more from Thomas Mautner

Single Idea 6877

[catalogued under 5. Theory of Logic / B. Logical Consequence / 6. Entailment]

Full Idea

Entailment is the modern word saying that p logically follows from q. Its simplest definition is that you cannot have both p and not-q, but this has the problem that if p is impossible it will entail every possible proposition, which seems unacceptable.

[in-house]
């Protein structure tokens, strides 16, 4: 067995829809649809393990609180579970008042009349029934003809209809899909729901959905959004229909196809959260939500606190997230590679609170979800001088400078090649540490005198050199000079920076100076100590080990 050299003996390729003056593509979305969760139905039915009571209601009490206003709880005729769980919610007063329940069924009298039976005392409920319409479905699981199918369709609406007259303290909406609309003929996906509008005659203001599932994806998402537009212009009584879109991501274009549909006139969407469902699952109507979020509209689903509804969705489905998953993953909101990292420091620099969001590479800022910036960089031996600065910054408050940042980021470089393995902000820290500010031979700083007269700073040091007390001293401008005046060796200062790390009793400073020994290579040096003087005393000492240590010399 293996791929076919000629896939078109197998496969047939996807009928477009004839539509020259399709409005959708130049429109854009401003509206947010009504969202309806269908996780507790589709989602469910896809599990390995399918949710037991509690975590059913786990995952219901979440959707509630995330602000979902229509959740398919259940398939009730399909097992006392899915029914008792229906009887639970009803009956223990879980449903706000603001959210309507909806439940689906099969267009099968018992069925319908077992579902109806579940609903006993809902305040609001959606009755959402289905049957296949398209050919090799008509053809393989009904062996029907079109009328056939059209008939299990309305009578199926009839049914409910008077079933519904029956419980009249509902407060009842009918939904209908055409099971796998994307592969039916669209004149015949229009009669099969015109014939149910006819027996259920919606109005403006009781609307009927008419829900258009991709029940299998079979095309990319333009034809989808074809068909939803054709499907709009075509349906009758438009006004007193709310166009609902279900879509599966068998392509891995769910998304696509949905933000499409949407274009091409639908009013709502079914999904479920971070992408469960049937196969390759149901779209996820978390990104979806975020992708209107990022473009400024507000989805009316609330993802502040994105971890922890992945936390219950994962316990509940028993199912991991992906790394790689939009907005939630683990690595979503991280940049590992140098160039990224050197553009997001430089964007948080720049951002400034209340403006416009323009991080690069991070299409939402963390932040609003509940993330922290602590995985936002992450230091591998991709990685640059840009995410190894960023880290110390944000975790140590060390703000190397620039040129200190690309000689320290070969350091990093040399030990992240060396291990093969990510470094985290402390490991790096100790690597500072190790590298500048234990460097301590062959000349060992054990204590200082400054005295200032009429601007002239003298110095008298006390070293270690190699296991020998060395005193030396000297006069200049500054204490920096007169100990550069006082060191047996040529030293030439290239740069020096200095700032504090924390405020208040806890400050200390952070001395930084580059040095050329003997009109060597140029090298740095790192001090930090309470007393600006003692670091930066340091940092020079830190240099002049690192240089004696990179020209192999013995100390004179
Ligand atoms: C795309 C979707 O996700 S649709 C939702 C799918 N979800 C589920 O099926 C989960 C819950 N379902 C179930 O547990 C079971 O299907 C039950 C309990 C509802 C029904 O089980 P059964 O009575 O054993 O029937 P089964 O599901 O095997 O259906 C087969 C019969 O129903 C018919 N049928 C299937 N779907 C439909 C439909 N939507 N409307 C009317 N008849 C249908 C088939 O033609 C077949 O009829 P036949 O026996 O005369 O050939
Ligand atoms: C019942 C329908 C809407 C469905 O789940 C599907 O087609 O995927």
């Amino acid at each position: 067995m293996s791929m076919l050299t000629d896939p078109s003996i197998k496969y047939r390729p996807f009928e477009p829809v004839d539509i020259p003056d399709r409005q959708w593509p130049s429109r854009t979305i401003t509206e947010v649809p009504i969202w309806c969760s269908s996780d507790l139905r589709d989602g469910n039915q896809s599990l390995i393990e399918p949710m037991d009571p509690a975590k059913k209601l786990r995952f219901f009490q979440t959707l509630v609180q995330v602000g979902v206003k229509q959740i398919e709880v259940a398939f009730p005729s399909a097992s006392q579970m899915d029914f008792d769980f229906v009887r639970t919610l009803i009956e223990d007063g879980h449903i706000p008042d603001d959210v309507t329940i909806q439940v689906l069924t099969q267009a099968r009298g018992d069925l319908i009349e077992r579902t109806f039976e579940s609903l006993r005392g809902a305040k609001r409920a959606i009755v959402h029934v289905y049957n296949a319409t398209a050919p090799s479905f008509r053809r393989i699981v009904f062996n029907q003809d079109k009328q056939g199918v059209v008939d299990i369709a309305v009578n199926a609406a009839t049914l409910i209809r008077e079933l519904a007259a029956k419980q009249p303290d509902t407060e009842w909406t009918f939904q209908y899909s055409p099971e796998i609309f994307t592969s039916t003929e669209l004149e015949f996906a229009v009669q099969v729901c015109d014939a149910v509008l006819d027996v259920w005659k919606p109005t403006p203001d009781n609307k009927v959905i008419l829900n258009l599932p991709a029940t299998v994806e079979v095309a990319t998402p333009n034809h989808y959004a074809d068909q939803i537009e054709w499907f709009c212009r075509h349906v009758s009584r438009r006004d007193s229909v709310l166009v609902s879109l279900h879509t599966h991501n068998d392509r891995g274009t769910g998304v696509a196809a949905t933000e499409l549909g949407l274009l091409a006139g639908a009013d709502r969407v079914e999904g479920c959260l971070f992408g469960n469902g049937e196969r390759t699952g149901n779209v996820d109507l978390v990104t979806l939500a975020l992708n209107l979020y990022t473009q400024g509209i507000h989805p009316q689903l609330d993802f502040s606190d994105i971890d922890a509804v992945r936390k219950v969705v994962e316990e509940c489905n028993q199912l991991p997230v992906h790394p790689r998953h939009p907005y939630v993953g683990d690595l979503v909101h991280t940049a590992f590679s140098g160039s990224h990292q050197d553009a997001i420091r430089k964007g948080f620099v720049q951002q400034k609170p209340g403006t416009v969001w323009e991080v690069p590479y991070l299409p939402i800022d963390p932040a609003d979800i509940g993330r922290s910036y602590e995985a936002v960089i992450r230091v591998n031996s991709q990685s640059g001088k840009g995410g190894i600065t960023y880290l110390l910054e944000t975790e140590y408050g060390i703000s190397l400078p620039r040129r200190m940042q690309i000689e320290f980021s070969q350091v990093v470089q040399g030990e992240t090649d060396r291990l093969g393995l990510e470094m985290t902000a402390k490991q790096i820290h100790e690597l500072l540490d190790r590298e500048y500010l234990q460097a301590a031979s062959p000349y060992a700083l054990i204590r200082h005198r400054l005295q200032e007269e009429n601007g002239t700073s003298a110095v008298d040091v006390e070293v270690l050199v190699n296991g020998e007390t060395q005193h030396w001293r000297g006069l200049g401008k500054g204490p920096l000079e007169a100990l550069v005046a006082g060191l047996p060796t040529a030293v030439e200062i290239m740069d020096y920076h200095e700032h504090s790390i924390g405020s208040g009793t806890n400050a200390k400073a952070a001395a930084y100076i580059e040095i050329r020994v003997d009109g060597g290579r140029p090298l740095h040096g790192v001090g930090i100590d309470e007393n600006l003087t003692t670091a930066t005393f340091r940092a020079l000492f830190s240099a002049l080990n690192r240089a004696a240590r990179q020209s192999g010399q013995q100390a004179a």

Gist of Idea

Entailment is logical requirement; it may be not(p and not-q), but that has problems


Thomas Mautner (Penguin Dictionary of Philosophy [1996], p.169)

Book Reference

Mautner,Thomas: 'Dictionary of Philosophy' [Penguin 1997], p.169

A Reaction

The word 'entail' was introduced by G.E. Moore in 1920, in preference to 'imply'. It seems clear that we need terms for (say) active implication (q must be true if p is true) and passive implication (p must be false if q is false).